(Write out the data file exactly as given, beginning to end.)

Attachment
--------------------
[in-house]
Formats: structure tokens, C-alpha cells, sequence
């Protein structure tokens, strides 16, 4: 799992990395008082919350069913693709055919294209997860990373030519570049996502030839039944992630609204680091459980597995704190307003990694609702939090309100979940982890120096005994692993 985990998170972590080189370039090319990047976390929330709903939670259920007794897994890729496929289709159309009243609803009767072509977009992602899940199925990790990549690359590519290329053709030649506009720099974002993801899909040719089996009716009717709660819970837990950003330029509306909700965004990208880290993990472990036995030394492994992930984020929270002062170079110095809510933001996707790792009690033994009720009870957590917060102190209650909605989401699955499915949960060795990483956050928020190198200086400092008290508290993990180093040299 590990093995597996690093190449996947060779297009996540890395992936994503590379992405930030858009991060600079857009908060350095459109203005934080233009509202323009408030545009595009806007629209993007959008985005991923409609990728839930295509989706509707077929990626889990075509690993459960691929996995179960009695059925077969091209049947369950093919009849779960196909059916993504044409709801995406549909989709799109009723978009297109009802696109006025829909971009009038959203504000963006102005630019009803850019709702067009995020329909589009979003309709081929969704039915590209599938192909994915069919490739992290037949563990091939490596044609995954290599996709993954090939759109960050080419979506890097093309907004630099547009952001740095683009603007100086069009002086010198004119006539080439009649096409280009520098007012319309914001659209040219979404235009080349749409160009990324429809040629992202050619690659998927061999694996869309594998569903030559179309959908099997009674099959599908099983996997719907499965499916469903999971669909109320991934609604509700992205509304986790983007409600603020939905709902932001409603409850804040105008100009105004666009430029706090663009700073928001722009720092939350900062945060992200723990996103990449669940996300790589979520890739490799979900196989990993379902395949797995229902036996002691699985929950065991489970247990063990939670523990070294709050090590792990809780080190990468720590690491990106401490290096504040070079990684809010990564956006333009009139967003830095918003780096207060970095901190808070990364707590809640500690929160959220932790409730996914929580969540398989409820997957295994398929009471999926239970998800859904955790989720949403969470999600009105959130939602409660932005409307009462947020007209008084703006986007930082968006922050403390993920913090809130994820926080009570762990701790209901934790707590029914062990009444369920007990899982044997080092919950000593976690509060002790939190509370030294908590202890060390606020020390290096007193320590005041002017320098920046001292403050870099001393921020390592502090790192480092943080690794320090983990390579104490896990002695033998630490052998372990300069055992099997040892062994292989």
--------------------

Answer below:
[in-house]
Formats: structure tokens, C-alpha cells, sequence
């Protein structure tokens, strides 16, 4: 799992990395008082919350069913693709055919294209997860990373030519570049996502030839039944992630609204680091459980597995704190307003990694609702939090309100979940982890120096005994692993 985990998170972590080189370039090319990047976390929330709903939670259920007794897994890729496929289709159309009243609803009767072509977009992602899940199925990790990549690359590519290329053709030649506009720099974002993801899909040719089996009716009717709660819970837990950003330029509306909700965004990208880290993990472990036995030394492994992930984020929270002062170079110095809510933001996707790792009690033994009720009870957590917060102190209650909605989401699955499915949960060795990483956050928020190198200086400092008290508290993990180093040299 590990093995597996690093190449996947060779297009996540890395992936994503590379992405930030858009991060600079857009908060350095459109203005934080233009509202323009408030545009595009806007629209993007959008985005991923409609990728839930295509989706509707077929990626889990075509690993459960691929996995179960009695059925077969091209049947369950093919009849779960196909059916993504044409709801995406549909989709799109009723978009297109009802696109006025829909971009009038959203504000963006102005630019009803850019709702067009995020329909589009979003309709081929969704039915590209599938192909994915069919490739992290037949563990091939490596044609995954290599996709993954090939759109960050080419979506890097093309907004630099547009952001740095683009603007100086069009002086010198004119006539080439009649096409280009520098007012319309914001659209040219979404235009080349749409160009990324429809040629992202050619690659998927061999694996869309594998569903030559179309959908099997009674099959599908099983996997719907499965499916469903999971669909109320991934609604509700992205509304986790983007409600603020939905709902932001409603409850804040105008100009105004666009430029706090663009700073928001722009720092939350900062945060992200723990996103990449669940996300790589979520890739490799979900196989990993379902395949797995229902036996002691699985929950065991489970247990063990939670523990070294709050090590792990809780080190990468720590690491990106401490290096504040070079990684809010990564956006333009009139967003830095918003780096207060970095901190808070990364707590809640500690929160959220932790409730996914929580969540398989409820997957295994398929009471999926239970998800859904955790989720949403969470999600009105959130939602409660932005409307009462947020007209008084703006986007930082968006922050403390993920913090809130994820926080009570762990701790209901934790707590029914062990009444369920007990899982044997080092919950000593976690509060002790939190509370030294908590202890060390606020020390290096007193320590005041002017320098920046001292403050870099001393921020390592502090790192480092943080690794320090983990390579104490896990002695033998630490052998372990300069055992099997040892062994292989």